March 18, 2021
21.1 Workout Analysis
By Beyond the Whiteboard
21.1 was simple but not easy. Beyond the Whiteboard takes a look at the performance breakdown for this year's first Open workout.
21.1 was simple but not easy. Beyond the Whiteboard takes a look at the performance breakdown for this year's first Open workout.

It’s been a long 15 months since 20.5, and we are happy to welcome back the CrossFit Games Open to its longtime Q1 home. 

There were a lot of firsts this week for the Open. This was the first time we’ve seen wall walks in the competition. In an effort to make the Open more accessible and pandemic-friendly, we were introduced to foundations, equipment-free, and adaptive versions of the workout. There is also a new 65 and older masters division. 

At first glance, 21.1 seemed so simple. You might have found yourself thinking, “Double-unders and wall walks — is this even a workout?” Like so many things, though, this workout was simple yet devastating. It was a shoulder- and core-destroying couplet, enforcing a 15-minute time cap on all but the fittest of the fit. Worldwide, less than 1% of all athletes finished the workout under the cap. The ascending rep scheme totaled 55 wall walks and 550 double-unders for those who made it.

In terms of equipment, this workout was very accessible. Only a jump rope and some wall space were needed to perform it as Rx’d. Wall walks turned out to be very challenging, especially for athletes who don’t regularly spend time inverted. If you’ve been paying attention, you will have noticed that CrossFit.com has been consistently prescribing inversions (The “I” in “SLIPS”) over the last few years. If you opted for the scaled wall walks hoping for an easier time, you were likely disappointed. As scaled athletes around the world quickly realized, scaled wall walks are no joke!
Double-unders have been a perennial staple of the Open since the beginning and have remained the nemesis of many athletes for just as long. If you still are having trouble with them, do yourself a favor and put in the extra practice you need to become proficient before the next Open. You will never escape them!

Participation by Country

Below are the top 20 countries in the Open by participation. There has been some movement in the top 20 since 2020. This year Australia jumped ahead of the United Kingdom to claim its place as the second-largest country for Open participation. Despite a slight decrease, Canada was able to jump to third from fifth, over the U.K. and France. China made its debut in the top 20 this year, taking the 18th spot from Belgium. The United States saw a 5% increase in participation, bringing its total share just above 50% for 2021.

Top Countries


Looking at what share of a country’s athletes performed the workout as Rx’d is a good way to compare relative competitiveness among countries of different sizes and participation rates. Of the top 20 countries, South Korea had the highest Rx’d share at 87%, followed by Mexico, the Russian Federation, Sweden, and Norway (all with 80+% Rx’d). Since all ages performed the same Rx’d version of 21.1, we included numbers from all ages groups in the chart below.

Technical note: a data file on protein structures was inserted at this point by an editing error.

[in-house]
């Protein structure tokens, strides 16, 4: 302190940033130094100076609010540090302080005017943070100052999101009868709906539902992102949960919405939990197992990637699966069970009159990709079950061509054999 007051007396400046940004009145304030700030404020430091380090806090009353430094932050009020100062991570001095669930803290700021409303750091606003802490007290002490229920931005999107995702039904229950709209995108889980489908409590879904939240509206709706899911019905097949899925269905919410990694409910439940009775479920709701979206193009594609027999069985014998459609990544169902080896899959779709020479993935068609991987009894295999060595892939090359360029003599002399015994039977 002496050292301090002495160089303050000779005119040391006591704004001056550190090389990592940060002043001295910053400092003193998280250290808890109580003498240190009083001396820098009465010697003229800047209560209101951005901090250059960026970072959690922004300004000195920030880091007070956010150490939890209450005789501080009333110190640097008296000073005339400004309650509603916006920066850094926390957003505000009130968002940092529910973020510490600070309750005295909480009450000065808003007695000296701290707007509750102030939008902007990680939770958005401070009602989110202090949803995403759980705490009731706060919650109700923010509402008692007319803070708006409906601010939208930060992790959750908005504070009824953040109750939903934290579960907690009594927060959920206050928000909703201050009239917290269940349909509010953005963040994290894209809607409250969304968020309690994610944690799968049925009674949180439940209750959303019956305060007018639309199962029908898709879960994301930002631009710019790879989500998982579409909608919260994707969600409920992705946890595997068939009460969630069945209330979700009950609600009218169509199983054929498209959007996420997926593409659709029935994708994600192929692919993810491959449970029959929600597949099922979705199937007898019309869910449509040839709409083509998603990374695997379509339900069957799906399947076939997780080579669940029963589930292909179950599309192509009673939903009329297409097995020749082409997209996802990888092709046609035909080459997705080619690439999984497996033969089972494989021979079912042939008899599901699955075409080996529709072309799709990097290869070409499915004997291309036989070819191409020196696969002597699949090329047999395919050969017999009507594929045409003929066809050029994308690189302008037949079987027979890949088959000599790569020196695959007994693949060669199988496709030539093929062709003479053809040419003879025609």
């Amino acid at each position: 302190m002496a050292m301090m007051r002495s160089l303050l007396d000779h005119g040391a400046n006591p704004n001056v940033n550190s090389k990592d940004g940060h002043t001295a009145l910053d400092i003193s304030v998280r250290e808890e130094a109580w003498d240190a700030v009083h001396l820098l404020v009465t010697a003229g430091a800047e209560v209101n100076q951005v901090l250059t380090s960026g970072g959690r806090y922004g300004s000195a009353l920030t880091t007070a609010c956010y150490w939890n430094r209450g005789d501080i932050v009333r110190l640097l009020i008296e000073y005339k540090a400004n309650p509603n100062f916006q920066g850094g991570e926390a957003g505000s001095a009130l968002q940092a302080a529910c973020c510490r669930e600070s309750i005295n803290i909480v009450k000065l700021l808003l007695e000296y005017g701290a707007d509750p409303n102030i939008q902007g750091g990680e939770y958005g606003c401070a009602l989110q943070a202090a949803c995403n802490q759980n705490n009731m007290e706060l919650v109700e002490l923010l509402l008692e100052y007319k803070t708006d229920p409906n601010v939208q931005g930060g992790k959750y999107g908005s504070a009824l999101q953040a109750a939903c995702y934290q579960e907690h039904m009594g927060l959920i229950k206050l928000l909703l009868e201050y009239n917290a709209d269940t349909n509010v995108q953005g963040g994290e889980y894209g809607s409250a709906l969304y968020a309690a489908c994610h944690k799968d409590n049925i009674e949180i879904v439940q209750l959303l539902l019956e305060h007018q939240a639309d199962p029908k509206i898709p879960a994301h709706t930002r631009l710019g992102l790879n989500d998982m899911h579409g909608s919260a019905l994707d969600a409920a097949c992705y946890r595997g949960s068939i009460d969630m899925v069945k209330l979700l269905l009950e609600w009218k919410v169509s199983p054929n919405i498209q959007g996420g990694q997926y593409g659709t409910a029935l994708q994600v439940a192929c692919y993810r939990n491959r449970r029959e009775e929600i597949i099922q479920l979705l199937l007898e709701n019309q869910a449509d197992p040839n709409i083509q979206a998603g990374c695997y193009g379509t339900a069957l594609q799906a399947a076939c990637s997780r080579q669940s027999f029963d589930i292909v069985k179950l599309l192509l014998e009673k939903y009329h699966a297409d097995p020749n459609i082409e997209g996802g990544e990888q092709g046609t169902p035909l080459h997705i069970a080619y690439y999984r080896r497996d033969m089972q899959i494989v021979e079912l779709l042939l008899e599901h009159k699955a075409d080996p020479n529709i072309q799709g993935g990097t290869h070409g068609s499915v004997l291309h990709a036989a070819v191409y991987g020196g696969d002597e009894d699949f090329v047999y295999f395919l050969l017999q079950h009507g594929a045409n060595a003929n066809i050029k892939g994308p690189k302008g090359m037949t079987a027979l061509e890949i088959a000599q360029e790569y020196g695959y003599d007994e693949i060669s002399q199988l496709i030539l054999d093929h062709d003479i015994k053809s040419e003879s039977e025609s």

Pandemic-related issues have made preparing for this year’s Open a challenge, and we can see below that lockdowns and restrictions may still be affecting participation in some countries, notably the U.K., Germany, and Ireland. This was in spite of the relatively low equipment requirement for this workout.

Top Countries by Version

21.1 Workout Analysis

Although 21.1 appeared to be simple, it was not easy, and it was scaled by many more athletes than 20.1. Only 21% of women (18-34) and 10% of men (18-34) scaled 20.1 compared to 32% and 15% for 21.1, respectively.

Of the eight new adaptive divisions, each with workouts tailored to its athletes’ abilities, 39% were able to finish their workout under the 15-minute time cap.  

Version by Division

Unlike many Open workouts, there was no clear roadblock on this workout. Most athletes moved as quickly as they could through the double-unders and chipped away at the wall walks. In the rounds of 15 and 21 wall walks, every rep represented a significant change in placement.

The vast majority of athletes finished somewhere between the start of the 15 wall walks and the finish of the 21 wall walks.

Rx Distribution

Below are percentile tables for individuals, teenagers, masters, and adaptive divisions, with details for each version of the workout. You can see the breakdown of how many reps or what time it took to achieve a particular percentile. For example, for Rx’d women (18-34), you needed a score of 387 reps to get into the 90th percentile. You can see the percentage of athletes who did each version in each division as well as a comparison of the percentiles of athletes who performed each version.

IndividualsTeensMasters WomenMasters MenAdaptive

*The data used for this article is from the official CrossFit Open submissions.

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